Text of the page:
If you have been following the news, you will know that the Canadian Emergency Response Benefit (CERB) is now available for employees laid off since March 15, 2020 as a result of the Covid-19 crisis. Employees laid off before March 15, 2020 will be enrolled in the regular EI stream. Employees laid off since March 15, 2020 who apply for EI will be rolled over to the CERB program.
In addition, the Emergency Wage Subsidy (EWS) is available to employers, which provides eligible employers up to 75% of wages paid for the first $58,700 per employee for up to 12 weeks and retroactive to March 15, 2020, subject to some limitations and qualifications noted below.
Many commentators have noted a significant gap in coverage between the EWS and the CERB. There is still no clarity as to whether an employer could ‘top-up’ a laid off employee while they are in receipt of CERB. It appears that this will not be an available option in the current iteration of the program. As with the EI program, the claimant must make periodic declarations to continue to qualify. In CERB the claimant must declare that they do not have any work or earnings for the first two weeks and thereafter they must declare that they do not expect to have work or earnings in the subsequent and successive two-week periods. This is a significant disadvantage over the EI program which clearly allowed a declaration of earnings during an EI week (after the first out-of-work qualifying week), although the benefit payable may be reduced depending on the earnings declared in that week.
Further, the CERB benefit is ‘fixed’ at $500.00 per week. Therefore, if the EI benefit would have been higher, then that employee’s benefit will drop from the EI benefit which maxed out at $573.00 per week, to the fixed CERB of $500.00 per week. An EI claimant whose benefit was less than $500.00 per week will be bumped up to the CERB benefit at $500.00 per week. A claimant cannot double-up the EI with the CERB; they get one or the other, depending on the timing of their application. If a claimant receives the CERB, they continue to qualify for EI after the CERB program is finished on October 3, 2020.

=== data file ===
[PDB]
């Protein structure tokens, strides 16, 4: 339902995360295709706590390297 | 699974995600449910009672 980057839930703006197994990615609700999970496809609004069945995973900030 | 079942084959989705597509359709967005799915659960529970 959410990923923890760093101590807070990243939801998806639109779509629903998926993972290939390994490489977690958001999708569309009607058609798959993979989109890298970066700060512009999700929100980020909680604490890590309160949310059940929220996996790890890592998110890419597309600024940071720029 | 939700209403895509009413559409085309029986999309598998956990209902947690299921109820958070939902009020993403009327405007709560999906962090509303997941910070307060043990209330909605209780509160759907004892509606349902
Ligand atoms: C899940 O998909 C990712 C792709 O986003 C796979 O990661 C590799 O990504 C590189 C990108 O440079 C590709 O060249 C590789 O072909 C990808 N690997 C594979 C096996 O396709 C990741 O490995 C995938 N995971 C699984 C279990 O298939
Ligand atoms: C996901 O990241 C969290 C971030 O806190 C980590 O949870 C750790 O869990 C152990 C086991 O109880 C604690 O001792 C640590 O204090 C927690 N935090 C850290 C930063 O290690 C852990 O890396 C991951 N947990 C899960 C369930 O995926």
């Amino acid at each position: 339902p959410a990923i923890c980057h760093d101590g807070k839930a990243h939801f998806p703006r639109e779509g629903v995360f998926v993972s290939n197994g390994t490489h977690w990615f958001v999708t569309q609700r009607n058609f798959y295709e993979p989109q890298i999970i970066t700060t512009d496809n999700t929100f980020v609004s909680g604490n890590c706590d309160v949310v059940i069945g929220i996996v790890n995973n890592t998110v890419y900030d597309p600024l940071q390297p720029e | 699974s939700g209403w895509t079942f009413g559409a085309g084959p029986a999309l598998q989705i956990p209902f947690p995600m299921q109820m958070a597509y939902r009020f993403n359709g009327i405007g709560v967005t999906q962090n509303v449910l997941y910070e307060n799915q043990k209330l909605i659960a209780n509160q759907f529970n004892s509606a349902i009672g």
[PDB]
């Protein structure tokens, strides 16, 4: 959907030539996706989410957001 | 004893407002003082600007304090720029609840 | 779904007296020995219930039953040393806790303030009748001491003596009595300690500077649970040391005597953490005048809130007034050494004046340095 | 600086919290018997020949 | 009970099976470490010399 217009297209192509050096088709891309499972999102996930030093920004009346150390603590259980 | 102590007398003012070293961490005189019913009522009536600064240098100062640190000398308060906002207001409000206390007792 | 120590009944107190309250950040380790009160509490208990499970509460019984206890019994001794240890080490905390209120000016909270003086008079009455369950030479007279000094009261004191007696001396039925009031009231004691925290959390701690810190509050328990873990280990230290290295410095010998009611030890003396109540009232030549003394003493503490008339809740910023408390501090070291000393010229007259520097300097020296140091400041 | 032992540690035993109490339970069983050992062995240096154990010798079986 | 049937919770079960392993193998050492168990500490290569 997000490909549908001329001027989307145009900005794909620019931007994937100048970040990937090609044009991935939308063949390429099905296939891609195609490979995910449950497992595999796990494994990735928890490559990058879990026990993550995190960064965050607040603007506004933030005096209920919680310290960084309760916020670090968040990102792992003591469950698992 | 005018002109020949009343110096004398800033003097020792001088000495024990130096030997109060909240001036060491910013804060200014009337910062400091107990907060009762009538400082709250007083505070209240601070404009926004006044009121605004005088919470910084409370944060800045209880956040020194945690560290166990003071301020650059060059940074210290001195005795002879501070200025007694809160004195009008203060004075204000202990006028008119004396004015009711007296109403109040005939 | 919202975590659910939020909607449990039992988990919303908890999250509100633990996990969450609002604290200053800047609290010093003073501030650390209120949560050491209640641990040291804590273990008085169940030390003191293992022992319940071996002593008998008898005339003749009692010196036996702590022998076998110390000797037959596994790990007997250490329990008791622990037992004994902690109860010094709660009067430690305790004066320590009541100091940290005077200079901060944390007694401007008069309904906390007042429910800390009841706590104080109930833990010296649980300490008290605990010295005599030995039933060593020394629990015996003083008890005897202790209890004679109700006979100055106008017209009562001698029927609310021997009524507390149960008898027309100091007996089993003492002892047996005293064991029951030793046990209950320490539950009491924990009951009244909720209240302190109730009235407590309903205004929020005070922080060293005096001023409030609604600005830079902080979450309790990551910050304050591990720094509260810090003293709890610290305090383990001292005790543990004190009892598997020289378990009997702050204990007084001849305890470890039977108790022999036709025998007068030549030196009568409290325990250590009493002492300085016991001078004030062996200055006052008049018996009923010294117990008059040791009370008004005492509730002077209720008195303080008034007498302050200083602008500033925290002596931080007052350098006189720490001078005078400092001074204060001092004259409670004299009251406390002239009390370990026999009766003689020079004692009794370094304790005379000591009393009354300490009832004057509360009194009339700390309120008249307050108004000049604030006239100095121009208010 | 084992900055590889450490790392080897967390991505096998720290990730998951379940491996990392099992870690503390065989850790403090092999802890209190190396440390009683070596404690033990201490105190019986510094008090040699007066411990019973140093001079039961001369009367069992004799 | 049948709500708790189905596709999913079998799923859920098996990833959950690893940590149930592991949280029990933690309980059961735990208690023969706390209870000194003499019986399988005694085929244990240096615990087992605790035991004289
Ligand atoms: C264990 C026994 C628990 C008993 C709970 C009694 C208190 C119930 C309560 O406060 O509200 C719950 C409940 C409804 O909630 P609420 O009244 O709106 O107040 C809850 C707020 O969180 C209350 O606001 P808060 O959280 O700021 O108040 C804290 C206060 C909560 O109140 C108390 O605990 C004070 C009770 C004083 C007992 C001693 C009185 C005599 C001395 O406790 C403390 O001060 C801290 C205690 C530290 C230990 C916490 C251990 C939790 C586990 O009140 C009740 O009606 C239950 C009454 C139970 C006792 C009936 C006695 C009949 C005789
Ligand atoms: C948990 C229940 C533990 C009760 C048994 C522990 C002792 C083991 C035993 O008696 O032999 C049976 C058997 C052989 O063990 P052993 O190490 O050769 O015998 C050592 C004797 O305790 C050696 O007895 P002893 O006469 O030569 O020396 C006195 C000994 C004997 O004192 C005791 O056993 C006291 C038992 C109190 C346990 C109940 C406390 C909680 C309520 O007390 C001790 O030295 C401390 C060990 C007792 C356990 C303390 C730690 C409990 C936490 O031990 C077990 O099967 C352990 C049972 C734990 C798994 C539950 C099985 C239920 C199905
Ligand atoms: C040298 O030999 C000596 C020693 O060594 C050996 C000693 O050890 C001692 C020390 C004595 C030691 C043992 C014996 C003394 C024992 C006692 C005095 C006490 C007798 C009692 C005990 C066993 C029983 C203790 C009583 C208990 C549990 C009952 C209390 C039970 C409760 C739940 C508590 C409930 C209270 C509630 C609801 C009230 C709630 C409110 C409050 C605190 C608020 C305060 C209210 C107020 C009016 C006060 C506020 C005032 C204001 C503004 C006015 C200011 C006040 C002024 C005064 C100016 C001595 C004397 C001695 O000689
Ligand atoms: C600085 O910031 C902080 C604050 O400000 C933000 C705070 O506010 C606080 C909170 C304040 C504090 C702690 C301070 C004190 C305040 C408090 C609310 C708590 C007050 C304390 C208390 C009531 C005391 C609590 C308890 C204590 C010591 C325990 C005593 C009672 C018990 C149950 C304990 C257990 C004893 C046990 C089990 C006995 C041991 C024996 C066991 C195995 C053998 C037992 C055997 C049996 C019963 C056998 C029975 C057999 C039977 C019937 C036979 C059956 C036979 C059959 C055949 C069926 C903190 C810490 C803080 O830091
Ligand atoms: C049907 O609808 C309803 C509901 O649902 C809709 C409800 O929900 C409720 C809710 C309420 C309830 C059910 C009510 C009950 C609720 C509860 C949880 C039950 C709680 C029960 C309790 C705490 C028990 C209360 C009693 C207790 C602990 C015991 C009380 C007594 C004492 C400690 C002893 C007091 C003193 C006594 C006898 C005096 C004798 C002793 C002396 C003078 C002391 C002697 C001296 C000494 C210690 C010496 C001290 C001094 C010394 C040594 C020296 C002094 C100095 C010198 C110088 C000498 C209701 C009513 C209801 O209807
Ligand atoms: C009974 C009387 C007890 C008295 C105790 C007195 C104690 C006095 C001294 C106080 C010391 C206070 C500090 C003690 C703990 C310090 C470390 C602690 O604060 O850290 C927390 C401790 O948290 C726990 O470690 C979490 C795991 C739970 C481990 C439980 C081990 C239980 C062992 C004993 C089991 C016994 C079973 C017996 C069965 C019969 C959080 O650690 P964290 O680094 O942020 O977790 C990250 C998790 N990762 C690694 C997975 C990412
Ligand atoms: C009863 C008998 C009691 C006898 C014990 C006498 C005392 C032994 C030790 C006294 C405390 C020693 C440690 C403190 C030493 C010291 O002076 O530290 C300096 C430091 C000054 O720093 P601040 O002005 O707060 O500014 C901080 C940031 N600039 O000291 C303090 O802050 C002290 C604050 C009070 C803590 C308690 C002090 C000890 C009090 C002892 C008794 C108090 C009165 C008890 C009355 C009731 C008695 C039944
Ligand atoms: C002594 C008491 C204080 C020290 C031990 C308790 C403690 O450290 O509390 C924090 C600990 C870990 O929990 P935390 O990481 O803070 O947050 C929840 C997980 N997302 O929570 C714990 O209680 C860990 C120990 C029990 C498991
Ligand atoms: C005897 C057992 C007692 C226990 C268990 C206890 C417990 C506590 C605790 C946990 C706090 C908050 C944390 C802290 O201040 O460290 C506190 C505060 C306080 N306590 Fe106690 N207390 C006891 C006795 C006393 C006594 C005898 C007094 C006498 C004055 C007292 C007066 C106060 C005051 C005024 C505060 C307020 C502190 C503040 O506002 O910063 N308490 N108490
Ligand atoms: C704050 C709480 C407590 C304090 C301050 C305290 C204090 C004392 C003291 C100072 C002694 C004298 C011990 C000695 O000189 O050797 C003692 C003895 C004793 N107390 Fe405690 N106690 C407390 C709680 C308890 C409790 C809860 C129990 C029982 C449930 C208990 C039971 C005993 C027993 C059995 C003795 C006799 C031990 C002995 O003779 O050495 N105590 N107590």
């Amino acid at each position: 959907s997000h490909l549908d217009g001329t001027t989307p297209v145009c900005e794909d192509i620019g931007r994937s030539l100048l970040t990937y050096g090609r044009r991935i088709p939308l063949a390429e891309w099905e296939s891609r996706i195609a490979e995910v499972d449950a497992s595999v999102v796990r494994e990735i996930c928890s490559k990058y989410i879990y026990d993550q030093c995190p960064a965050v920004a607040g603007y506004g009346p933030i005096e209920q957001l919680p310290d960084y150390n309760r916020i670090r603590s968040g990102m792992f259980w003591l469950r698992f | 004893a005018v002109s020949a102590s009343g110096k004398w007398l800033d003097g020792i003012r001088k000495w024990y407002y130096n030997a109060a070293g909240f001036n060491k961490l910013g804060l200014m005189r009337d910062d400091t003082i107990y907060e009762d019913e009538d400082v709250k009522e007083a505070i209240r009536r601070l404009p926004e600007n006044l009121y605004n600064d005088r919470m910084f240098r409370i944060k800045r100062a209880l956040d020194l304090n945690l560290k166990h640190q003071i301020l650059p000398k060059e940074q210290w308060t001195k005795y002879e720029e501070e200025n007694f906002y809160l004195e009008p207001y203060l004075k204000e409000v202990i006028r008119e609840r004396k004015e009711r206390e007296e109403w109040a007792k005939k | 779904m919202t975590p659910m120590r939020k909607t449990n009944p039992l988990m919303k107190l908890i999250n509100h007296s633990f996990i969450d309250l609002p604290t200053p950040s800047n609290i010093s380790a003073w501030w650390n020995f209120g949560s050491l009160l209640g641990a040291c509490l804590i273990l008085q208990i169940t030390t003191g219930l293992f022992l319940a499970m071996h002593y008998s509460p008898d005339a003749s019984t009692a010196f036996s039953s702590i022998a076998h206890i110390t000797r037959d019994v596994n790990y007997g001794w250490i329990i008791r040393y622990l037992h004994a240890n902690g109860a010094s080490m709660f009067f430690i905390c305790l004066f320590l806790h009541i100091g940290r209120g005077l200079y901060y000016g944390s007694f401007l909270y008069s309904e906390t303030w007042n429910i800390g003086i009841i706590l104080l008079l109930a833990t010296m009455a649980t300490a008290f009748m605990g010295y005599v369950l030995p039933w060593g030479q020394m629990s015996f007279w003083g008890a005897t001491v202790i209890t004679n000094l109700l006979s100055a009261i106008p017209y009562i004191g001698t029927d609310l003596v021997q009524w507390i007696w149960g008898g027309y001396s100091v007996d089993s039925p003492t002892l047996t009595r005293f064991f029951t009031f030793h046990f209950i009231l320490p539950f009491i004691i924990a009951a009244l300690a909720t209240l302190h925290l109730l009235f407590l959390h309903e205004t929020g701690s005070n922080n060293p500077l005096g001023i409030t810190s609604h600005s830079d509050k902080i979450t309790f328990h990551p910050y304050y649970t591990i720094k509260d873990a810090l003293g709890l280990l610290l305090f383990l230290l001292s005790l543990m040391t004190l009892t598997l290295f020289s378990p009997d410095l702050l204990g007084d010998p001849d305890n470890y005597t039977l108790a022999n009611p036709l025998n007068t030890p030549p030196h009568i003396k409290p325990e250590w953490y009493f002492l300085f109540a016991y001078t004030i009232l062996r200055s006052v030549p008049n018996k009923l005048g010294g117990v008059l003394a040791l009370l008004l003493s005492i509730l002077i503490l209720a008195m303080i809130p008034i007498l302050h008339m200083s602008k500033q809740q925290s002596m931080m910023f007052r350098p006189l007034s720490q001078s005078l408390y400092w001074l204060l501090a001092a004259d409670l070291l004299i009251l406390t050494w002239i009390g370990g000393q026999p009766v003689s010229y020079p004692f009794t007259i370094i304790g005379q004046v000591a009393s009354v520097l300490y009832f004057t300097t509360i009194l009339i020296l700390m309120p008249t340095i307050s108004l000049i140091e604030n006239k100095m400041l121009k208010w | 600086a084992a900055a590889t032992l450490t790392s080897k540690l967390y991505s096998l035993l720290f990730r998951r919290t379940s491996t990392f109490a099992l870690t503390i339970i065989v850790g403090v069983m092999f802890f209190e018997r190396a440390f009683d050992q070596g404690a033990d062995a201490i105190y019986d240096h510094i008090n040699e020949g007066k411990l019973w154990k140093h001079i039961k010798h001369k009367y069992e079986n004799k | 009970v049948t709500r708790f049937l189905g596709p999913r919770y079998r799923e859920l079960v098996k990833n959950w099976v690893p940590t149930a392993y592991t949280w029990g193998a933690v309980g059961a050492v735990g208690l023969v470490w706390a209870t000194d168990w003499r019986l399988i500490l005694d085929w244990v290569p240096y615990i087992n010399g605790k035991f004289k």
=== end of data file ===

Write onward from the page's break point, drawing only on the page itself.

As well, another significant gap is revealed in the EWS program as it has been announced for roll-out so far. In conjunction with the CERB, it does not allow for the part-time hire back of employees. The EWS will not be available to an employer with respect to an employee claiming the CERB. In other words, if an employee has been laid off after March 15, 2020, and the employee has applied for EI or CERB after that date, the employer will not be able to hire back part-time or pay part salaries and still have the employee qualify for any part of the CERB.
This, along with the two-week no-work qualifying period and benefit reduction from EI, means that, in fact, the CERB, is of significantly less value than the original EI for many businesses and employees as a tool to address the particular issues arising as a result of Covid-19. It’s an all or nothing program that does not allow for any nuance with respect to partial work or partial layoff. It will work well for the retail and food service categories but much less so for the service sectors and other retails sectors who may experience reduced revenue, and will need some staffing but cannot afford to maintain full-time staff.
These gaps have been pointed out to the government who might respond by tweaking both the CERB and the EWS in the coming days and weeks.
What does this mean for you?
If you expect to be able to conduct some business during the crisis at reduced revenues, it is ostensibly advisable to offer a very limited number of key staff members full time re-employment so that you may be eligible for the EWS with respect to these employees while maintaining the CERB qualification for the rest of your laid off staff. This appears to be the option providing the best efficacy with respect to the conduct of business while maintaining eligibility for government assistance in response to the pandemic.